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Dogbert sits on the couch. Dilbert says, "I calculated the total time that humans have waited for Web pages to load . . ." Dilbert continues, "It cancels out all the productivity gains of the information age." Dilbert says, "Sometimes I think the Web is a big plot to keep people like me away from normal society." Dogbert thinks, "Uh-oh, he's on to me."
Dilbert and Dogbert walk in the park. Dilbert is wearing a sweatshirt. Dilbert asks, "Are you telling me that YOU invented the first Web browser?" Dogbert replies, "Not alone. I worked with our garbage man." The caption says, "Flashback." Dogbert sits on a garbage can and tells the garbage man, "I wonder how long people would sit in front of a computer waiting for nothing." The garbage man replies, "Let's find out!" They sit at a computer. The garbage man asks, "What if this thing gets out of hand?" Dogbert replies, "We'll blame it on some drunken college kid."
Asok, Dilbert and Wally sit at a conference table. Dilbert says, "I need everyone's help on this project. I hope you can overlook the cloud of doom that hovers nearby." The cloud floats over their heads. A bolt of lightning from the cloud strikes Wally in the head. Wally falls over in his chair. Dilbert says, "Wow. It's lucky that wasn't someone we like." Asok looks frightened as the cloud heads toward him.
Dilbert stands in a crowd of people at a party. The cloud of doom floats above his head. A woman says, "I notice you have a cloud of doom. I must admit it makes you seem dangerous and sexy." A bolt of lightning from the cloud strikes the woman. Dilbert says, "Sorry. That happens to everyone who gets near me." The woman replies, "No problem. I'm one of those women who never learn." Smoke rises from the woman and her clothes are charred.
Dilbert sits on a bench with a woman wearing charred clothing. Dilbert says, "I have a cloud of doom that zaps everyone near me once a minute." The cloud hovers over Dilbert. Dilbert continues, "I'm looking for a woman who deson't think that past behavior is an indication of the future." A bolt of lightning from the cloud strikes the woman. Dilbert continues, ". . . A woman with absolutely no sense of pattern recognition." The woman says, "Ouch. I'm glad that won't happen again."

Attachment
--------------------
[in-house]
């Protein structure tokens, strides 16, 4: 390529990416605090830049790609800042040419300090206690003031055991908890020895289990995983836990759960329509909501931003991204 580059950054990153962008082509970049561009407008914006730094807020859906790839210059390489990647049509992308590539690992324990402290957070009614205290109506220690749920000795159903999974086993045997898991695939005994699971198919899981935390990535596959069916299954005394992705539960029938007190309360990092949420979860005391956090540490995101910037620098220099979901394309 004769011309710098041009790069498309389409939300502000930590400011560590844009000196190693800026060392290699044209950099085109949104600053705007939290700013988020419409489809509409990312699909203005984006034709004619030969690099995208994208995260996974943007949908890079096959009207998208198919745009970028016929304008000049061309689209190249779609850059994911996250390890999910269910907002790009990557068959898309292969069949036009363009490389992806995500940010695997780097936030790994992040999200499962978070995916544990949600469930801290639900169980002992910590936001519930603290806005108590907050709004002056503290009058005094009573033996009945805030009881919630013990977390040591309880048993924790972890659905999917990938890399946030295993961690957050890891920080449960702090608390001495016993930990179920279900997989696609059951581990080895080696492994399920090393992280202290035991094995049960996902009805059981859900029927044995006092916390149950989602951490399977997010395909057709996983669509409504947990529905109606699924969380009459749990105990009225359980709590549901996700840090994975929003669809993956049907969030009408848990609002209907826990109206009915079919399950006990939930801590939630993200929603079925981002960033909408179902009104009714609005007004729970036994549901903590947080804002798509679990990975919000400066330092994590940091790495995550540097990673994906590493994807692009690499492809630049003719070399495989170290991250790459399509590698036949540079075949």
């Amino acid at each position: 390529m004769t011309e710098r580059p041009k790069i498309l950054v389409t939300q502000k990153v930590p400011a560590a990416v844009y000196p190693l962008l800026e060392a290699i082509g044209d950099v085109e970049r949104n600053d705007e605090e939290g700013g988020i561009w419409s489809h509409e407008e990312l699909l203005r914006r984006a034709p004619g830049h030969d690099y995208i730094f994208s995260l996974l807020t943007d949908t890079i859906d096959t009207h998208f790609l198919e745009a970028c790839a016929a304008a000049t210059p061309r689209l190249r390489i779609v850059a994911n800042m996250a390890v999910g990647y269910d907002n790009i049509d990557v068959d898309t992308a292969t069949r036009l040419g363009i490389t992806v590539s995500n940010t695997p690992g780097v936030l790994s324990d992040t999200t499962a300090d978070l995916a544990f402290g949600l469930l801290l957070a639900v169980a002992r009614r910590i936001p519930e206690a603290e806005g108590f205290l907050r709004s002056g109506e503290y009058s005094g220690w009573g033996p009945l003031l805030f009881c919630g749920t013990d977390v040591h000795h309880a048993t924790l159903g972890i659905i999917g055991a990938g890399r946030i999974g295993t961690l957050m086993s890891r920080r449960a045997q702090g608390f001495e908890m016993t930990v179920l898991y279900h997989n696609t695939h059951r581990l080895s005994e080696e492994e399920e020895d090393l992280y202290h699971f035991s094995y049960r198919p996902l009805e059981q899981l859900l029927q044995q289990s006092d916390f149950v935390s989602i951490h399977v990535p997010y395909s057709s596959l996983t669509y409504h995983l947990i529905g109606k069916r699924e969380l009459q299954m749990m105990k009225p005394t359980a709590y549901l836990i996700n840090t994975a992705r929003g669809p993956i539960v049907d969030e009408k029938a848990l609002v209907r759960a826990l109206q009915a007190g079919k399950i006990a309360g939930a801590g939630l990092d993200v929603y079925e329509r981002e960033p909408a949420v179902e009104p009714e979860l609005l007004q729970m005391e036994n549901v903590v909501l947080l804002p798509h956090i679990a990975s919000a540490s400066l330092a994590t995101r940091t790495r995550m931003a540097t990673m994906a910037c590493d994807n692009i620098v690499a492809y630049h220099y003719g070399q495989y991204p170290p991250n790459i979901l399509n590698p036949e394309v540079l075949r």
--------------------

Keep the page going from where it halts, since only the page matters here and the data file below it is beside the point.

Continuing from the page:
Dogbert stands on a stool and tells Dilbert, "The only way to get rid of your cloud of doom is to transfer it to a new host body." The cloud hovers over Dilbert's head. Dogbert says, "I will accomplish this with the help of your pointy-haired boss and a clueless co-worker named Tim." Dogbert straps Tim to a table and says, "We're secure. Begin transfer." The Boss looks at a document and says, "Tim, your new job will be director of special projects." The cloud moves toward Tim.
Dilbert and Kenny sit at a conference table. Kenny tells a customer, "No one has ever been fired for buying our product!" Dilbert adds, "That's true." Dilbert says, "There IS the occasional savage beating . . . and more than our share of suicides . . ." Kenny looks angry. Dilbert continues, "But that has 'statistical clustering' written all over it."
Tina sits across from Catbert's desk. Catbert says, "People are complaining that you schedule unnecessary meetings as a substitute for a family." Tina replies, "That's ridiculous! Come to my next meeting and see for yourself." Catbert says, "Okay, I will." Tina tells Dilbert, "I got us a family cat. How was your day, dear?" Dilbert leans on his desk and sobs.
The Boss says, "Alice, here's a bonus for your good work." Alice asks, "On what?" The Boss says, "I can't be specific, because then you might do it again and expect another bonus." Alice says, "Congratulations; you've motivated me to act randomly." The Boss points and says, "I'm going over here and I don't know why."
Dogbert stands at a desk typing. He tells Dilbert, "I'm writing a book that debunks the effectiveness of business consultants." Dilbert says, "But common sense would say that you're being a consultant yourself, so your opinion is logically flawed." Dilbert says, "Only people with no common sense will buy your book." Dogbert replies, "I prefer to call them the mass market."